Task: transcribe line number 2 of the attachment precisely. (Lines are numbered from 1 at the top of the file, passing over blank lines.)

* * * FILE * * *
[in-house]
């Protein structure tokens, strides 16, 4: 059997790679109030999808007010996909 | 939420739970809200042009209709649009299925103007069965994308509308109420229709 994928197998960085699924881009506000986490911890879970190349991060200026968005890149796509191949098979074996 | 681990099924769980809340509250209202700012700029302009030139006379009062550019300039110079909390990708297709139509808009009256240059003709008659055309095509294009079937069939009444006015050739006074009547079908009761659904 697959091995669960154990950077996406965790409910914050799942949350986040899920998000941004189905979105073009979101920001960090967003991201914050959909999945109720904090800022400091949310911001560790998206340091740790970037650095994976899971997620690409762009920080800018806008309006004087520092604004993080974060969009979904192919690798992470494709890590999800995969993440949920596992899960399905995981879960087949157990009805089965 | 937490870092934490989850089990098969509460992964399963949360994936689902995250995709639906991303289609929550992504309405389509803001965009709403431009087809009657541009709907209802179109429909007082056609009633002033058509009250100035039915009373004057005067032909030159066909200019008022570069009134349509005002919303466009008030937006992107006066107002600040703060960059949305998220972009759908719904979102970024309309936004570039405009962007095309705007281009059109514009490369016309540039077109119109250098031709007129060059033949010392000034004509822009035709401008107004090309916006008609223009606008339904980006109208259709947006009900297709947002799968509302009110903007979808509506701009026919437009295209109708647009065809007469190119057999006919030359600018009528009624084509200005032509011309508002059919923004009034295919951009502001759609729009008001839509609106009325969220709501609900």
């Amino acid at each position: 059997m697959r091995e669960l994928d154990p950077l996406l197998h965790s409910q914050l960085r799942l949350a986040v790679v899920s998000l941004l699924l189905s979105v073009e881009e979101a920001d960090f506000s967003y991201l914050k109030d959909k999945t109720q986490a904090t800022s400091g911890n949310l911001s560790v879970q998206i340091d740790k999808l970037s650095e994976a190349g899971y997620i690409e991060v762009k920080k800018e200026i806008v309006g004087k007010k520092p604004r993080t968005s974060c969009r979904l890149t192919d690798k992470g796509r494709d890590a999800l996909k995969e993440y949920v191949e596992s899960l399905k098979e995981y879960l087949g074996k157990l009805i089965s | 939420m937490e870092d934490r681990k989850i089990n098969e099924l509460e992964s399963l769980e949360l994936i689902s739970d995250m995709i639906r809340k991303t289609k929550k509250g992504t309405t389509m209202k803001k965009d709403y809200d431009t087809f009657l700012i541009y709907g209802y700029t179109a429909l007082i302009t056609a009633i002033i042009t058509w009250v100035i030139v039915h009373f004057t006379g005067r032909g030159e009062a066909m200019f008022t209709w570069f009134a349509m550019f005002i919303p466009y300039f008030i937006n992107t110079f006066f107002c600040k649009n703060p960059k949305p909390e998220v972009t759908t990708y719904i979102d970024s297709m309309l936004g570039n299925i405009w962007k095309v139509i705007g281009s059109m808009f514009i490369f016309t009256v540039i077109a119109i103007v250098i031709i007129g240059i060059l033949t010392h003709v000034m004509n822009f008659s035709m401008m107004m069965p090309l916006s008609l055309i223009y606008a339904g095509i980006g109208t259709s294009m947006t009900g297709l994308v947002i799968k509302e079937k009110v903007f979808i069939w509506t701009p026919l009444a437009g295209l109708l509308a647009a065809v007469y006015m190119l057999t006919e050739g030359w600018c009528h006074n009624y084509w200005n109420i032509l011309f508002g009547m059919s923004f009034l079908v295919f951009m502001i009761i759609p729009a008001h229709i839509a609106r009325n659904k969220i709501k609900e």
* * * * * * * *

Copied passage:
């Protein structure tokens, strides 16, 4: 059997790679109030999808007010996909 | 939420739970809200042009209709649009299925103007069965994308509308109420229709 994928197998960085699924881009506000986490911890879970190349991060200026968005890149796509191949098979074996 | 681990099924769980809340509250209202700012700029302009030139006379009062550019300039110079909390990708297709139509808009009256240059003709008659055309095509294009079937069939009444006015050739006074009547079908009761659904 697959091995669960154990950077996406965790409910914050799942949350986040899920998000941004189905979105073009979101920001960090967003991201914050959909999945109720904090800022400091949310911001560790998206340091740790970037650095994976899971997620690409762009920080800018806008309006004087520092604004993080974060969009979904192919690798992470494709890590999800995969993440949920596992899960399905995981879960087949157990009805089965 | 937490870092934490989850089990098969509460992964399963949360994936689902995250995709639906991303289609929550992504309405389509803001965009709403431009087809009657541009709907209802179109429909007082056609009633002033058509009250100035039915009373004057005067032909030159066909200019008022570069009134349509005002919303466009008030937006992107006066107002600040703060960059949305998220972009759908719904979102970024309309936004570039405009962007095309705007281009059109514009490369016309540039077109119109250098031709007129060059033949010392000034004509822009035709401008107004090309916006008609223009606008339904980006109208259709947006009900297709947002799968509302009110903007979808509506701009026919437009295209109708647009065809007469190119057999006919030359600018009528009624084509200005032509011309508002059919923004009034295919951009502001759609729009008001839509609106009325969220709501609900």